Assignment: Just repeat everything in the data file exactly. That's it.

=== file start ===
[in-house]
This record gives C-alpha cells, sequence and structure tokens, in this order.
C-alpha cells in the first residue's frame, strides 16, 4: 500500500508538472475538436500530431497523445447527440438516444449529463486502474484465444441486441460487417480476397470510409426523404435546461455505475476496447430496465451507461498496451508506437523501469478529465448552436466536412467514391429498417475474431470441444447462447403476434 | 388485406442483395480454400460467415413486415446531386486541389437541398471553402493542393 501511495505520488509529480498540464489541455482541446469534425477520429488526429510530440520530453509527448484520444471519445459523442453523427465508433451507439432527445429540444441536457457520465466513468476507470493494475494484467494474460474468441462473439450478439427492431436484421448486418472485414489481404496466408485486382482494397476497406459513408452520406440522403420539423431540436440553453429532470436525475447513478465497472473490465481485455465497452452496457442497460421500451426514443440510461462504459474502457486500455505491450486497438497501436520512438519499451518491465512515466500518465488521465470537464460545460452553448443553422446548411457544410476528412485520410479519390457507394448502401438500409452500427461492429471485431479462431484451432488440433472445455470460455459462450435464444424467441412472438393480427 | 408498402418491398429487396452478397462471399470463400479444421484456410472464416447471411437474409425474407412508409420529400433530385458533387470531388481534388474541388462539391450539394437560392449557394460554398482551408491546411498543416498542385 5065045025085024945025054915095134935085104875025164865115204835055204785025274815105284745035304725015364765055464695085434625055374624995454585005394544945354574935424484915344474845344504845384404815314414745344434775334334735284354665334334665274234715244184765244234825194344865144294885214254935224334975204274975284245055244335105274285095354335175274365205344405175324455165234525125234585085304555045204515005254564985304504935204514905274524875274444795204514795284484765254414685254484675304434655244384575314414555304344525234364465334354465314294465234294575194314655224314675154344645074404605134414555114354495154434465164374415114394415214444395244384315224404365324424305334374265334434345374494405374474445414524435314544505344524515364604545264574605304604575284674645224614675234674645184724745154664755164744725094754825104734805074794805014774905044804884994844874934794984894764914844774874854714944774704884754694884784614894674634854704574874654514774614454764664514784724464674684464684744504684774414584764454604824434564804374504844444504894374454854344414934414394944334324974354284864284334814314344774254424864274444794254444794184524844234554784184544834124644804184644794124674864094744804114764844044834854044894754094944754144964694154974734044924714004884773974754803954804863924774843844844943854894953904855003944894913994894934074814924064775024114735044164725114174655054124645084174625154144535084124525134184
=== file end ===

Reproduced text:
[in-house]
This record gives C-alpha cells, sequence and structure tokens, in this order.
C-alpha cells in the first residue's frame, strides 16, 4: 500500500508538472475538436500530431497523445447527440438516444449529463486502474484465444441486441460487417480476397470510409426523404435546461455505475476496447430496465451507461498496451508506437523501469478529465448552436466536412467514391429498417475474431470441444447462447403476434 | 388485406442483395480454400460467415413486415446531386486541389437541398471553402493542393 501511495505520488509529480498540464489541455482541446469534425477520429488526429510530440520530453509527448484520444471519445459523442453523427465508433451507439432527445429540444441536457457520465466513468476507470493494475494484467494474460474468441462473439450478439427492431436484421448486418472485414489481404496466408485486382482494397476497406459513408452520406440522403420539423431540436440553453429532470436525475447513478465497472473490465481485455465497452452496457442497460421500451426514443440510461462504459474502457486500455505491450486497438497501436520512438519499451518491465512515466500518465488521465470537464460545460452553448443553422446548411457544410476528412485520410479519390457507394448502401438500409452500427461492429471485431479462431484451432488440433472445455470460455459462450435464444424467441412472438393480427 | 408498402418491398429487396452478397462471399470463400479444421484456410472464416447471411437474409425474407412508409420529400433530385458533387470531388481534388474541388462539391450539394437560392449557394460554398482551408491546411498543416498542385 5065045025085024945025054915095134935085104875025164865115204835055204785025274815105284745035304725015364765055464695085434625055374624995454585005394544945354574935424484915344474845344504845384404815314414745344434775334334735284354665334334665274234715244184765244234825194344865144294885214254935224334975204274975284245055244335105274285095354335175274365205344405175324455165234525125234585085304555045204515005254564985304504935204514905274524875274444795204514795284484765254414685254484675304434655244384575314414555304344525234364465334354465314294465234294575194314655224314675154344645074404605134414555114354495154434465164374415114394415214444395244384315224404365324424305334374265334434345374494405374474445414524435314544505344524515364604545264574605304604575284674645224614675234674645184724745154664755164744725094754825104734805074794805014774905044804884994844874934794984894764914844774874854714944774704884754694884784614894674634854704574874654514774614454764664514784724464674684464684744504684774414584764454604824434564804374504844444504894374454854344414934414394944334324974354284864284334814314344774254424864274444794254444794184524844234554784184544834124644804184644794124674864094744804114764844044834854044894754094944754144964694154974734044924714004884773974754803954804863924774843844844943854894953904855003944894913994894934074814924064775024114735044164725114174655054124645084174625154144535084124525134184